MISSION ADVISORY COMMITTEE NEWS & PRESS RESEARCH VOLUNTEER DONATE PRESENTATIONS STATEMENTS CONTACT

October 2, 2003

Congressman asks for probe into METRO's finances

By Kevin Quinn
ABC13 Eyewitness News
(10/02/03 - HOUSTON — Eyewitness News has learned that a US Congressman has asked for a federal investigation into METRO's finances.

Eyewitness News was first to report early this week that documents obtained from the federal government indicate that METRO may see a $116 million shortfall through 2009.

Congressman John Culberson says he's asked the US Attorney's office to investigate METRO. He wants to know if a violation of federal law has taken place. His Houston transportation advisor tells us METRO is trying to make the public believe it's more economically viable than it really is.

"I don't know why the numbers are off," said Culberson advisor Edd Hendee. "I can just tell you the federal government is very sure of what they're going to write them a check for."

Hendee is the person Congressman Culberson asked to go to Washington to investigate METRO's funding projections. Hendee's efforts led to the revelation by the Federal Transit Administration that METRO would see a $116 million shortfall over the next six years, that the federal government won't give METRO all the money it's anticipating.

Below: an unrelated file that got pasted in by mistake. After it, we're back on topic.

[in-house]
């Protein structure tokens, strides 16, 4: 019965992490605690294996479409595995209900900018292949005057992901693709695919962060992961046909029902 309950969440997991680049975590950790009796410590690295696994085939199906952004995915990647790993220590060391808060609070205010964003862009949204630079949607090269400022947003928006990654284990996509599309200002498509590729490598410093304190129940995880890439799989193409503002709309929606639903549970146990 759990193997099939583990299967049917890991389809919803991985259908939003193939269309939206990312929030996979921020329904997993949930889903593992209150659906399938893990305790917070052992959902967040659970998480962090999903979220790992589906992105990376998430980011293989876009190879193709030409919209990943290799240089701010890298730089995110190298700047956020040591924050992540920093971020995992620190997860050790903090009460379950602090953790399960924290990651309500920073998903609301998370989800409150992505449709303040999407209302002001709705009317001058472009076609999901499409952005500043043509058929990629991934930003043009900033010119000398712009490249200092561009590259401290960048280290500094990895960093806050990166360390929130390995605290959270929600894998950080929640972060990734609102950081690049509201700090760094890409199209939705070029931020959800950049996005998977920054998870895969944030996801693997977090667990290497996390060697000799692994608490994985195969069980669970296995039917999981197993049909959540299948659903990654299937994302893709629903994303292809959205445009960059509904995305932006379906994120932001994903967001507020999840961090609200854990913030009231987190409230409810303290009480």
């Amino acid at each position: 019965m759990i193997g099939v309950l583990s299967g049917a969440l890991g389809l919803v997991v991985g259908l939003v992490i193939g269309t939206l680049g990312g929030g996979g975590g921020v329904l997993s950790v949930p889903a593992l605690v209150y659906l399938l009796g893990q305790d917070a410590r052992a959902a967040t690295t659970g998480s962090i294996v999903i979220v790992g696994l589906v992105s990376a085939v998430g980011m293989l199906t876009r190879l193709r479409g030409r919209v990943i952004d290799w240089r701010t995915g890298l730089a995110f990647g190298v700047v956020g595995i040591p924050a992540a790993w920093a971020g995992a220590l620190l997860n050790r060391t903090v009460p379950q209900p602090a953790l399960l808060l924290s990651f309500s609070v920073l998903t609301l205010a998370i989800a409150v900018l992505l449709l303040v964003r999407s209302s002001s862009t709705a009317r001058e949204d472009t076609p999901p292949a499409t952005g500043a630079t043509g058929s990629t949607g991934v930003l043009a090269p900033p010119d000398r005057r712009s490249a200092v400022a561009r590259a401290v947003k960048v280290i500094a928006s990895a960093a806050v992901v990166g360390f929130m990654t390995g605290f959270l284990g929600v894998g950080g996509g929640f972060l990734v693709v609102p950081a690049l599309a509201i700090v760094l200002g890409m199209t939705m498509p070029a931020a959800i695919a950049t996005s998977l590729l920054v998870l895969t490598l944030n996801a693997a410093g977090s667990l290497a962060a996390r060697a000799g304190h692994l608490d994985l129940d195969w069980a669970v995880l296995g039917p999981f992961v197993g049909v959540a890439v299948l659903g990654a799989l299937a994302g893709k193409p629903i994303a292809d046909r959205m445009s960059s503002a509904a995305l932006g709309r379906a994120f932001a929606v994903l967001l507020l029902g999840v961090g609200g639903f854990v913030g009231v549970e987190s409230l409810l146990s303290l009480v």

"Has METRO misrepresented their position? I will tell you they have not accurately presented their position and I have been a party to that verification," said Hendee.

METRO says its numbers are accurate, that critics are comparing apples to oranges, though they can't specify how because their chief financial officer is out of town. A spokesperson for METRO declined comment on camera, saying there's been no misrepresentation on METRO's part. Their figures are based on historical performance.

"The taxpayers have to foot the bill. There's no other source," said University of Houston economist Stephen Craig.

Craig is watching the METRO situation closely, worrying how a lack of funding for METRO might play out.

"The taxpayers are going to pay," he said. "We're either going to pay 35 years of interest if they borrow it on the back end or we're going to lose our roads real early and pay property taxes right from the get-go"

To be fair, we should note that the congressman and his liaison are against passage of METRO's $640 light rail bond next month. METRO has said repeatedly that allegations questioning its finances are strategically timed ploys to create doubt in the minds of voters about METRO's financial health.

(Copyright © 2003, KTRK-TV)